Splitting up? Consider a property settlement

We look at property settlements and how these can be a quick and cost-effective method to finalise financial matters with your ex-partner.

Andrew O’Bryan has over 20 years experience and heads up the family law division of Galbally & O'Bryan.
Andrew O’Bryan has over 20 years experience and heads up the family law division of Galbally & O’Bryan. Source:  Galbally & O’Bryan.

Breaking up with a spouse is undoubtedly one of the “most stressful and traumatic events” in your life, says Andrew O’Bryan, a partner at Galbally & O’Byran in Melbourne.

That’s why it’s important to know a little bit about the property settlement process.

Sophia Pippos, a family lawyer at Butlers in Perth, Western Australia would agree. “Everything is divided 50/50, right?” is a question that Ms Pippos commonly gets from clients, revealing what she says is a common misapprehension about how family law operates.

FYI the answer is NO; and neither is 50/50 the starting point“, says Ms Pippos.

Comically, there was a “guy [who] understood this common myth to be gospel and literally divided everything in half before obtaining some family law advice.”

Four things are relevant, says Mr O’Bryan, in understanding the division of assets.

  • First, you need to work out the asset pool, this is “all assets, liabilities and financial resources“. You need to identify and value these.
  • Secondly, you need to take into account “your partner’s contributions at the start and during your relationship and after separation“. These include financial and non-financial contributions and include things like whether you owned a house at the start of the relationship and whether you did most of the housework and domestic chores.
  • Thirdly, one needs to look at the circumstances of each of the partners, including their age, employment, health status, income and future earning potential.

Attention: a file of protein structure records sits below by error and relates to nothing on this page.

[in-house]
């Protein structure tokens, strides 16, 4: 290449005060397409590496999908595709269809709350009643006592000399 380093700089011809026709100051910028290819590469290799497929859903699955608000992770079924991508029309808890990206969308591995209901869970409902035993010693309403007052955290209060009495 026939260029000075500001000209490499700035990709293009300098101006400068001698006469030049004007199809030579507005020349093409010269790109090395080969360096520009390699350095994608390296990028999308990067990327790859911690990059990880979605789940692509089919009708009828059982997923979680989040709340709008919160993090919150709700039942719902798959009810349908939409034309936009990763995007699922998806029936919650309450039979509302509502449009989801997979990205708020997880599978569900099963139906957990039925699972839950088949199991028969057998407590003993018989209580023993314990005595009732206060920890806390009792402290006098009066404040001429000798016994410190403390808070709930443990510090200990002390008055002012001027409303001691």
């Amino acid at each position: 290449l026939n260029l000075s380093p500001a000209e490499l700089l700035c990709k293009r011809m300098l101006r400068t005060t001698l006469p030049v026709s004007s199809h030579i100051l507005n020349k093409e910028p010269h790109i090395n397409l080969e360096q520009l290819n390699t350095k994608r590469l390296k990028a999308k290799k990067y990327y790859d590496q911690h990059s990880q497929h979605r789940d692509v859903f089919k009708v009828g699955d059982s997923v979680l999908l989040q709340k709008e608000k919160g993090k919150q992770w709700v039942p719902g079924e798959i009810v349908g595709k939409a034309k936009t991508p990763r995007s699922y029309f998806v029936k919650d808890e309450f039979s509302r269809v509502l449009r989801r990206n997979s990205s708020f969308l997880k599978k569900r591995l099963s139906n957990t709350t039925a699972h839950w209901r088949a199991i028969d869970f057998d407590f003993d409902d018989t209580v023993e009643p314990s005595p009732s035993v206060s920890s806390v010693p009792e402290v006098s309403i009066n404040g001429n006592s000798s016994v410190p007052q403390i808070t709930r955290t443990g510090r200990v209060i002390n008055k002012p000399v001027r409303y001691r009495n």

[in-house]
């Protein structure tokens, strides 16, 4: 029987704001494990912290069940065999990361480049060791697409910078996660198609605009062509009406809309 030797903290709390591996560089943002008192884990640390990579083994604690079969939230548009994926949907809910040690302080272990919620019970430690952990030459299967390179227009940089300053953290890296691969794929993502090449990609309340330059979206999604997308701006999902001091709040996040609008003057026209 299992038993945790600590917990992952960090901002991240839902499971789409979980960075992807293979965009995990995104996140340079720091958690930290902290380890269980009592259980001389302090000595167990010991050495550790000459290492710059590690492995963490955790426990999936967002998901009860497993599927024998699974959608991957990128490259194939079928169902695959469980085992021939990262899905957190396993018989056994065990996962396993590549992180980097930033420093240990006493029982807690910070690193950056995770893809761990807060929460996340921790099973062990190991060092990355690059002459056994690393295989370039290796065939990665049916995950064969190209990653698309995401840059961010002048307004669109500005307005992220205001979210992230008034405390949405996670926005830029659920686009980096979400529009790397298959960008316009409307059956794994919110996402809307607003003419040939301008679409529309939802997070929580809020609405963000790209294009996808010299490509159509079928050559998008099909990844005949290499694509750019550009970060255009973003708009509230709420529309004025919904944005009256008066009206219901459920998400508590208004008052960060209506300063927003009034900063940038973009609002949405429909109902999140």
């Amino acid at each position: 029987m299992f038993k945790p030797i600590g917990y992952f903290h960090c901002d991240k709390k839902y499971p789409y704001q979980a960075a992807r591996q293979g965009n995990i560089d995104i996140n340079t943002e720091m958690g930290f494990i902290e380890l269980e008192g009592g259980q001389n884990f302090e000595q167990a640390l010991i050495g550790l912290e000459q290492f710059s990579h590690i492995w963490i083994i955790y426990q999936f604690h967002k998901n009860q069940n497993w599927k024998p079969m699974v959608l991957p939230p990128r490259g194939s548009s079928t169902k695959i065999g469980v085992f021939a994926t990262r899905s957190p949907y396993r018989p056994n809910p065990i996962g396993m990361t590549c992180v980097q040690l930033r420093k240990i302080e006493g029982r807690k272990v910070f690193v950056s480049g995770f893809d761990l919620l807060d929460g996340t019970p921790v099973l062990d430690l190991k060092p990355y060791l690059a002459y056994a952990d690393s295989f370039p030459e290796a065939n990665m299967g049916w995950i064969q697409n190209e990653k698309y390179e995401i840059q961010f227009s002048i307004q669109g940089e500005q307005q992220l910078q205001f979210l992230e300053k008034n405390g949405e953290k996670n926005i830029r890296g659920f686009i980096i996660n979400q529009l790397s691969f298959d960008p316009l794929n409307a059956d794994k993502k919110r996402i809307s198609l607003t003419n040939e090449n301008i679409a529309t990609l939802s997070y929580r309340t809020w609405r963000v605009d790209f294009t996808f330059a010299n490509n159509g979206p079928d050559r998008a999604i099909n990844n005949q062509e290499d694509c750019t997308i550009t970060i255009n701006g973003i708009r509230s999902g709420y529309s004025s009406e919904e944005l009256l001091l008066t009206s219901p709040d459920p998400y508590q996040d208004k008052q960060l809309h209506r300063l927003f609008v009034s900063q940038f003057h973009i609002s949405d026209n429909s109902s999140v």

• Finally, the division needs to be “just and fair“.

In almost all cases, it will be most cost effective for both partners to discuss these matters and come to an agreement, prepared by lawyers and legally enforceable.

This will “avoid the time and cost of going to Court”, says Mr O’Bryan.

It’s important however to get independent legal advice on any agreement and make sure you understand the terms of the agreement.

While it can sometimes be expensive, you should clarify the cost up front with your lawyer so there are no surprises. Make sure “the law firm has given you an estimate as how much the case will cost”, reiterates Mr O’Bryan.

There are a number of options.

“At Galbally & O’Bryan we usually take on property settlement cases on a deferred cost basis. Costs are paid out of the property settlement and not before”, says Mr O’Bryan.

Getting help with the financial aspect of a relationship breakdown has also never been easier. Butlers, Ms Pippos’ firm in Perth, allows clients to book their appointments online, offers 15 minutes free advice by telephone and fixed-fee appointments for family law matters.

Galbally & O’Bryan also offers an initial consultation free of charge.

The focus “is on achieving just and fair settlements quickly without significant cost”, says Mr O’Bryan.

Similarly, Butlers “endeavour[s] to resolve all areas of conflict amicably, quickly and without recourse to Court”.

For more information on Galbally & O’Bryan, with more than 20 years family law experience in Melbourne, visit their profile here. To check out Butlers’ services for clients in Western Australia, review their site on family law issues or visit their profile. You can also book an appointment online.

This article has been derived from useful material published on the Galbally & O’Bryan and Butlers websites. The information therein is not intended to be legal advice and  is cited for informational purposes only. Seek your own legal advice. 

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